Recent attendances at Reem Acra FEI World Cup qualifiers and that the final is already a sell-out proves how appealing dressage to music is to people.
I was talking to Trond Asmyr, FEI director of dressage, at a recent World Cup show about how important it is not only for the FEI, but also for the riders to be responsible for good PR for our sport. We need to try to come up with some innovative ideas to help attendance at our normal shows.
Thinking outside the box
The grand prix will always be the grand prix — and quite right, too — but couldn’t we have some classes that inject a bit of drama and fun?
The pas de deux, for example, was such a popular part of the sport. When Vicki Thompson and I won the international class, on Enfant and Gershwin, at the 1995 European Championships in Mondorf-les- Bains, it was so exciting. The crowd was more vocal for that than the initial championship classes.
How about a dressage knockout competition, where 2 competitors ride grand prix movements head-to-head in the arena together, perhaps for 21⁄2min? The crowd’s approval decides who stays in the contest.
The winner stays in to ride-off against the next challenger, then another knockout takes place so the crowd decides on the overall victor.
Anyone else been grabbed by the winter Olympics? I’ve watched some of these new winter sports with absolute excitement. It got me to thinking again that you can watch a sport, enjoy it and be totally gripped by it, while not understanding every little thing about it.
The amazing Jenny Jones won Team GBR’s first ever Olympic medal on snow, with so much flair, in the slopestyle event. Apart from that it involves a snowboard, it is pretty dramatic and it is judged, I know nothing about it and I don’t need to in order to enjoy it.
Dressage should be cheap TV to produce, certainly cheaper than cross-country, as it all happens in one place, but it has to create that excitement right in front of the viewer. An equestrian version of Splash! — without the water, obviously — was in development for TV last year and went right to the wire.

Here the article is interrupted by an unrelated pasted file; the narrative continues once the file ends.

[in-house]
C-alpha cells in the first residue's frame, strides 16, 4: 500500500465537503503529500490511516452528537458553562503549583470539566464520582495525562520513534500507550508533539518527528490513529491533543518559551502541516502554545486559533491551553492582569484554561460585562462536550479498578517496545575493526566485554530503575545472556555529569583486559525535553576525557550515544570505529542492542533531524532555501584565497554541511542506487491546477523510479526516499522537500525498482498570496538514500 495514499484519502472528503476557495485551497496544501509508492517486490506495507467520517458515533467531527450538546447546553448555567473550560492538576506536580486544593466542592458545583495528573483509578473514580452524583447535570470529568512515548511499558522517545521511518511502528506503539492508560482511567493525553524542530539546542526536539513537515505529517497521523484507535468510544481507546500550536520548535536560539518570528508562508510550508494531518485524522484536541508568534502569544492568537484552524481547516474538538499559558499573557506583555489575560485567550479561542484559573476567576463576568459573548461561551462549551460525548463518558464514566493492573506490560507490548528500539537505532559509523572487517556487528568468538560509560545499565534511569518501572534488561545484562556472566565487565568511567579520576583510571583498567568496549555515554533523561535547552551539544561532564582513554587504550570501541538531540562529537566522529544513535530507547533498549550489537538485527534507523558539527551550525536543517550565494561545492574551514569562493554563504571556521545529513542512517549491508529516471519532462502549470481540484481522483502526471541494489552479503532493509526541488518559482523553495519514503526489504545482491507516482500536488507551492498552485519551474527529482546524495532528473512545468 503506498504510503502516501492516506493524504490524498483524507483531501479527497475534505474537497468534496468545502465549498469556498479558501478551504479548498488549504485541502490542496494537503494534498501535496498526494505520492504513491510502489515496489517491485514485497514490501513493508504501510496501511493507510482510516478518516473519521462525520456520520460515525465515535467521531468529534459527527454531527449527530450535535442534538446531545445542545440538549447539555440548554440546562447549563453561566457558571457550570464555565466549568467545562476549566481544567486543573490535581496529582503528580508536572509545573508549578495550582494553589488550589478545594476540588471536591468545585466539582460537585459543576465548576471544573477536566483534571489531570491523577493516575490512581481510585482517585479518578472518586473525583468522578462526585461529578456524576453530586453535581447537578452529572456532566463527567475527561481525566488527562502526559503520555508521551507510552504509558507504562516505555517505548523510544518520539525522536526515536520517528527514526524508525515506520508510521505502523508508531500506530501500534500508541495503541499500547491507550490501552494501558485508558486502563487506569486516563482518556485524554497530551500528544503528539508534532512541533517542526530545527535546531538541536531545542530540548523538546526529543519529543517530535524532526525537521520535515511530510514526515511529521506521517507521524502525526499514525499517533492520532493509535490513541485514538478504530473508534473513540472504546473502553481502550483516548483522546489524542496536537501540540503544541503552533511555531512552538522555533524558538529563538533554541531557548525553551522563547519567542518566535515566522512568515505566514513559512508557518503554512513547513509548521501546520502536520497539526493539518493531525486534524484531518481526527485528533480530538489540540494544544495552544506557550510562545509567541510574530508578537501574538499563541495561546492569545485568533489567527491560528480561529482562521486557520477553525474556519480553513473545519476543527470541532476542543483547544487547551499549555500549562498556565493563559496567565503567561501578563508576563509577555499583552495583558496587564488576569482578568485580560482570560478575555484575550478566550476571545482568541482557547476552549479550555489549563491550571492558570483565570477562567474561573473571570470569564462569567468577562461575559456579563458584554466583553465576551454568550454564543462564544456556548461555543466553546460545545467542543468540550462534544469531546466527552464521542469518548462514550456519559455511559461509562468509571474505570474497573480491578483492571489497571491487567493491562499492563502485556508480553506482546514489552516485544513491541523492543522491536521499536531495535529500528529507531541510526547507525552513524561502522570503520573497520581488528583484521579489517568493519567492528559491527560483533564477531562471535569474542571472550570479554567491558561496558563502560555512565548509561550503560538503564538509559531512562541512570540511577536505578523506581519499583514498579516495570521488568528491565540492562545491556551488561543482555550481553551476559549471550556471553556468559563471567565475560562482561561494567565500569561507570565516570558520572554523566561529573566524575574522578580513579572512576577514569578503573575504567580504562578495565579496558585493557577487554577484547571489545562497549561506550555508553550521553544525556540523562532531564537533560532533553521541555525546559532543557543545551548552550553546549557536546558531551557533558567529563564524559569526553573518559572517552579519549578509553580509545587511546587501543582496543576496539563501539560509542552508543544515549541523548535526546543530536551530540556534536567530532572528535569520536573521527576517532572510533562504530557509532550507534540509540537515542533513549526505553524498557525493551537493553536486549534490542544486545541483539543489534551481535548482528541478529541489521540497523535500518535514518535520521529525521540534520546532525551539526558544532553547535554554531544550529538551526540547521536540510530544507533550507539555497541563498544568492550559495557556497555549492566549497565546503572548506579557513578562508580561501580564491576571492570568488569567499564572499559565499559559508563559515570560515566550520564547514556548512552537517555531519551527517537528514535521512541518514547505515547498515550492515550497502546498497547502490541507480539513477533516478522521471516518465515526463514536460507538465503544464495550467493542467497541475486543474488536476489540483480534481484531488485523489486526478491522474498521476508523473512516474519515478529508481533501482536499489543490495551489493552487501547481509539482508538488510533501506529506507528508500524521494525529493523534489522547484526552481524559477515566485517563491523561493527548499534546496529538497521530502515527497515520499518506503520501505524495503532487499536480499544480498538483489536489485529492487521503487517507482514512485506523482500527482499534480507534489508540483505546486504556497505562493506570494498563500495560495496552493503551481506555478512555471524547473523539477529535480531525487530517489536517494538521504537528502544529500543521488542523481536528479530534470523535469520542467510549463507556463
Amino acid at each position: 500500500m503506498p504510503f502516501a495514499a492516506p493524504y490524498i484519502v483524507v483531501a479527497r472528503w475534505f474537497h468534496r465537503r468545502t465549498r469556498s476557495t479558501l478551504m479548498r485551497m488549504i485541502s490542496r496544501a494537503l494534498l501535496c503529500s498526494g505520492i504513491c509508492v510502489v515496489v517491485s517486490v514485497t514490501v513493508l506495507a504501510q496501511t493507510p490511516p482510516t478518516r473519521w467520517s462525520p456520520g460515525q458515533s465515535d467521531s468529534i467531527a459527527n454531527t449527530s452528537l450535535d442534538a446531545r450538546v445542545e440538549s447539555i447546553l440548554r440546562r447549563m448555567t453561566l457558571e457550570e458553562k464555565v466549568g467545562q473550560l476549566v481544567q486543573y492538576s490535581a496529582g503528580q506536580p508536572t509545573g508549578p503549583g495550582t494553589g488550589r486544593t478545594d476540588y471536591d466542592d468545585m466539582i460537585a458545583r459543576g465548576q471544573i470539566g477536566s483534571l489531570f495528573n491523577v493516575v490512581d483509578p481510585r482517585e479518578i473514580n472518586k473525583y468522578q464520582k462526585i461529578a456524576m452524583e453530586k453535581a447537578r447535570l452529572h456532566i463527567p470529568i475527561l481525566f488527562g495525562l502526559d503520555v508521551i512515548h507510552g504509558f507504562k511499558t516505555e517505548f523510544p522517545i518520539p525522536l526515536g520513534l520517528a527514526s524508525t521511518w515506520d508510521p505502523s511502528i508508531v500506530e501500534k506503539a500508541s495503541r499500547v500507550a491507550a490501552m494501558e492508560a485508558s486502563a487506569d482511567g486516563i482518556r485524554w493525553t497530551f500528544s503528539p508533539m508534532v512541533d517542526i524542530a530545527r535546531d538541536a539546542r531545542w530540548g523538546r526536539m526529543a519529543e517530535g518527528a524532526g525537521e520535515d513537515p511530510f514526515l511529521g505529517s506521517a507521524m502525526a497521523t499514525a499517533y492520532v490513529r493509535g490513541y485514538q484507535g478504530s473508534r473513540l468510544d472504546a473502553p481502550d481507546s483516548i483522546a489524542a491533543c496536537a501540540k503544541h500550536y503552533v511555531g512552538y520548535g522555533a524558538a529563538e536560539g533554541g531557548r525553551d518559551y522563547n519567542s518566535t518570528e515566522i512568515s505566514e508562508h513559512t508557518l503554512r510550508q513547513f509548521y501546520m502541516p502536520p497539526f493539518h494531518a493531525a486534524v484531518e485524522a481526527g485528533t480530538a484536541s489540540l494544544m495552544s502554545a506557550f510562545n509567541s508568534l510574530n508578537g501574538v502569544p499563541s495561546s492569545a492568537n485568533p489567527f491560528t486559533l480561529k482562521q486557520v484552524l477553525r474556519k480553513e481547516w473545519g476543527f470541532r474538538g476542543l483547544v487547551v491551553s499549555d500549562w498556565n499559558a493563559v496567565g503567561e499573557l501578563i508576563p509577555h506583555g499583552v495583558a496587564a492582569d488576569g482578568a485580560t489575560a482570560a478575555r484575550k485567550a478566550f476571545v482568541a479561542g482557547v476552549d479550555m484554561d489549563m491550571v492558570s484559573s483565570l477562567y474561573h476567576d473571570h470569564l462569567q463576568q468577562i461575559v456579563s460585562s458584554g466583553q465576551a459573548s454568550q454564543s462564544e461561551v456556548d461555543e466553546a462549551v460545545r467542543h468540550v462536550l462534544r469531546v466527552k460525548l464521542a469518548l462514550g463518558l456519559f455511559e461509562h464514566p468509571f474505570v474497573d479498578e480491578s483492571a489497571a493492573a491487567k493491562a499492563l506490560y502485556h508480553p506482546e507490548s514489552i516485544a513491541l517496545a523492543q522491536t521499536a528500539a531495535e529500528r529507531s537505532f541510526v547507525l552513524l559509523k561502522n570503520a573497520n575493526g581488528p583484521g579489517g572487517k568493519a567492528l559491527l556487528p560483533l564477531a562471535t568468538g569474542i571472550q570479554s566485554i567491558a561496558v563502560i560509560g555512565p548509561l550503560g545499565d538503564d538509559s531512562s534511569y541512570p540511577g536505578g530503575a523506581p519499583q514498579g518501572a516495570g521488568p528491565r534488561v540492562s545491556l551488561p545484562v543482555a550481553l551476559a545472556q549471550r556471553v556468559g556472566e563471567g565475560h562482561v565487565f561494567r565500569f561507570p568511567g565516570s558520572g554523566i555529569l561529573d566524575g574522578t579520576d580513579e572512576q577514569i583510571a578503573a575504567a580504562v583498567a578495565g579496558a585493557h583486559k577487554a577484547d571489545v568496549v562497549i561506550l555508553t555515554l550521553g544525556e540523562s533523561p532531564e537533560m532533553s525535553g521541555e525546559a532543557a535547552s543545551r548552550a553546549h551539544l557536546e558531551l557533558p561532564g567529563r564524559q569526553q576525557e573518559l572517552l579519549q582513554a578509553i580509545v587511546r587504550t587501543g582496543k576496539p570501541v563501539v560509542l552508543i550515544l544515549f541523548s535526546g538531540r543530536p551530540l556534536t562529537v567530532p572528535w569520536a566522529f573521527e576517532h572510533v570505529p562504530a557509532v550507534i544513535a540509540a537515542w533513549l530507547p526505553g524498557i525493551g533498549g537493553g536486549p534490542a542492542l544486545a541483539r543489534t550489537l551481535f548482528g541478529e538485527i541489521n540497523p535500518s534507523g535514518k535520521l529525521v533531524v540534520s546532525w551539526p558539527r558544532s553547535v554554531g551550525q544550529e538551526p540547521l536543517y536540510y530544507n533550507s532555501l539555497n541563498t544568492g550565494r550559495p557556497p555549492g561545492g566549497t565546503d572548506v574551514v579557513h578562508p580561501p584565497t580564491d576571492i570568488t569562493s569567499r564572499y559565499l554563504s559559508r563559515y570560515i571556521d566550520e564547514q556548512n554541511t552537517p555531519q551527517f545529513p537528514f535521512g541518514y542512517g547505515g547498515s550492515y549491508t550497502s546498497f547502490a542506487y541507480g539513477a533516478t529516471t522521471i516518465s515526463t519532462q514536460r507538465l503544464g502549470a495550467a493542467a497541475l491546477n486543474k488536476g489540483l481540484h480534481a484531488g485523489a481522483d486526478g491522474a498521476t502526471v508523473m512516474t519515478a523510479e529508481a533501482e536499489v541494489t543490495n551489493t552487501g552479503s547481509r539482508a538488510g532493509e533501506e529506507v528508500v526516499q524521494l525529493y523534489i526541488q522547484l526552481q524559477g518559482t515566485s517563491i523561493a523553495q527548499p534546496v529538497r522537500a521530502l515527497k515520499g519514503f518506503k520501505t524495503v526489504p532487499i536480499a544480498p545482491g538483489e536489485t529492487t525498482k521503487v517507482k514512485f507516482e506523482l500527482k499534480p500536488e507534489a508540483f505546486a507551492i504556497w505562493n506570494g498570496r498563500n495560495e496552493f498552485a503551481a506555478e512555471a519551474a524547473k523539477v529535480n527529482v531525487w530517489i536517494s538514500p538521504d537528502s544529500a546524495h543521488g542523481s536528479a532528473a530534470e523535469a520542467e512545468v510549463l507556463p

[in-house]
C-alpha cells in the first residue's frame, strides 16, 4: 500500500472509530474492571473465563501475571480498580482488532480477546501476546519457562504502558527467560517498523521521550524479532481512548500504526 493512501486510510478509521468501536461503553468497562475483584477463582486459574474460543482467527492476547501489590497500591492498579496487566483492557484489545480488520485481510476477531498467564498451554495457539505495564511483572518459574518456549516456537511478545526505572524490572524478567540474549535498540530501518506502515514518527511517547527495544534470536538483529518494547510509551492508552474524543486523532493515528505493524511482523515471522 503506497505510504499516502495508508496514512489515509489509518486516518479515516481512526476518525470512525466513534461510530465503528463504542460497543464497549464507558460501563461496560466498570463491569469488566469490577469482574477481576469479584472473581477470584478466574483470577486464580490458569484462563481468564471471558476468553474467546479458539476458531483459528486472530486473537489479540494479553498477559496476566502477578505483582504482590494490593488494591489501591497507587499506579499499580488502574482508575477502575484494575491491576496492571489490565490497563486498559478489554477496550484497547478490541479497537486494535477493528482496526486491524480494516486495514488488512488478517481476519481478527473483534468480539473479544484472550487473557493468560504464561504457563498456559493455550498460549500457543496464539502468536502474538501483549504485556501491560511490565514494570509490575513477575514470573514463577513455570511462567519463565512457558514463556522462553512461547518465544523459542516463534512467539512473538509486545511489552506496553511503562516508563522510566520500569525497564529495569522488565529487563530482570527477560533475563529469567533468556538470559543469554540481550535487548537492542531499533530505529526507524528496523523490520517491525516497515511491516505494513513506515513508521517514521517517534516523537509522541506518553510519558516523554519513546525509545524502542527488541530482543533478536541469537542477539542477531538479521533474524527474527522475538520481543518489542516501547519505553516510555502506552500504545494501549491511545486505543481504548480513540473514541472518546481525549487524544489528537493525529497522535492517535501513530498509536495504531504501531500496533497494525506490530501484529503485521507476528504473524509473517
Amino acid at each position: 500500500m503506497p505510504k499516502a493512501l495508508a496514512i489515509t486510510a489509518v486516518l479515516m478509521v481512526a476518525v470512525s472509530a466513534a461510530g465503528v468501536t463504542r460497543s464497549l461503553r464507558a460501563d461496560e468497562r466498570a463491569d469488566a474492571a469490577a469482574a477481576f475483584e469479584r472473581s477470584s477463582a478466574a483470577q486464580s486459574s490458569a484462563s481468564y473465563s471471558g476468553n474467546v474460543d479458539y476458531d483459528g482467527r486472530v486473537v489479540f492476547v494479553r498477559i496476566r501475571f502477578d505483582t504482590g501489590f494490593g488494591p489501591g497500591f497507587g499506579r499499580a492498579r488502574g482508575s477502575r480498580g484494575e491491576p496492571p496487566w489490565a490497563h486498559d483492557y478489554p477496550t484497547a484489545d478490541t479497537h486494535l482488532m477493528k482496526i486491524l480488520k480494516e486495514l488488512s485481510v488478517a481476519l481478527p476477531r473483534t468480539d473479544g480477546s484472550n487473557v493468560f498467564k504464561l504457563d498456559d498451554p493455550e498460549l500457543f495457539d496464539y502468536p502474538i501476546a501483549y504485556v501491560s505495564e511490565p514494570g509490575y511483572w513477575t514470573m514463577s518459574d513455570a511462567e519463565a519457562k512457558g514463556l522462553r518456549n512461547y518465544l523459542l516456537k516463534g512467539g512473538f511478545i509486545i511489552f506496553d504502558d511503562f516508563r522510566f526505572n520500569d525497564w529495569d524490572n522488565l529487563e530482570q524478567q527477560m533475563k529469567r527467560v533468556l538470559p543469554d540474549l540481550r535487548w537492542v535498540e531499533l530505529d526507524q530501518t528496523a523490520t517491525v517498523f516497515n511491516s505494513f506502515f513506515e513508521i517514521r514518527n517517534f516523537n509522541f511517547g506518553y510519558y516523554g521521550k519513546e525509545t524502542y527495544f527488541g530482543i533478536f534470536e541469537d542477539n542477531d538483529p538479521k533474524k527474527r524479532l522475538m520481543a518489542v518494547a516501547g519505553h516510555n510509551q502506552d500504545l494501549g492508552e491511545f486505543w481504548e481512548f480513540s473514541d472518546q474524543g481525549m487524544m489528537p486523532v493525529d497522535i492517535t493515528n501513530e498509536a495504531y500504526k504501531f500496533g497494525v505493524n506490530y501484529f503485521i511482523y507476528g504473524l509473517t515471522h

I wonder if dressage could have matched the success of ice-dancing à la Dancing on Ice?
And although we need riders with personality, and people (presenters) to bring out those personalities, what about the horses? We need some special marketing to show people the wonderful and unique personalities of our top horses.
Beware the bit
I am amazed that any adult — let alone child — can walk into a shop or go online and buy any bit available. A bit, especially a curb, can have a very strong influence on a horse and needs a professional approach. Would you buy a saddle without a professional fitting?
Although there are professional bit-fitters doing a good job, it seems there are not enough of them. And we are talking about a highly sensitive area — the horse’s mouth.
There are many different types of bit and many different types of curb. A sensitive horse may prefer a thicker bit and a stronger horse might prefer a thinner bit — and not every horse will take to a double bridle.
With such a huge variety of bits on the market, people need to know what each is for and why. There is every opportunity to ensure your horse has the ideal bit, but said bit needs to be fitted correctly in the first place [see our bit special in the magazine, 20 February].
Horses’ mouths come in all shapes and sizes. In fairness to horses, people should be aware of the importance of professional fitting and access to professional bitters
— we need more of them.
Hat hair expertise?
I was amused to read that Australian freestyle skier Lydia Lassila kept her helmet and visor on throughout the press conference after she won bronze in the event at the winter Olympics. The reason? Her hair wouldn’t look good.
Lydia, talk to some lady riders, they’ll tell you how to manage it. Or try a baseball cap.
Carl Hester’s column was first published in Horse & Hound (27 February, 2014)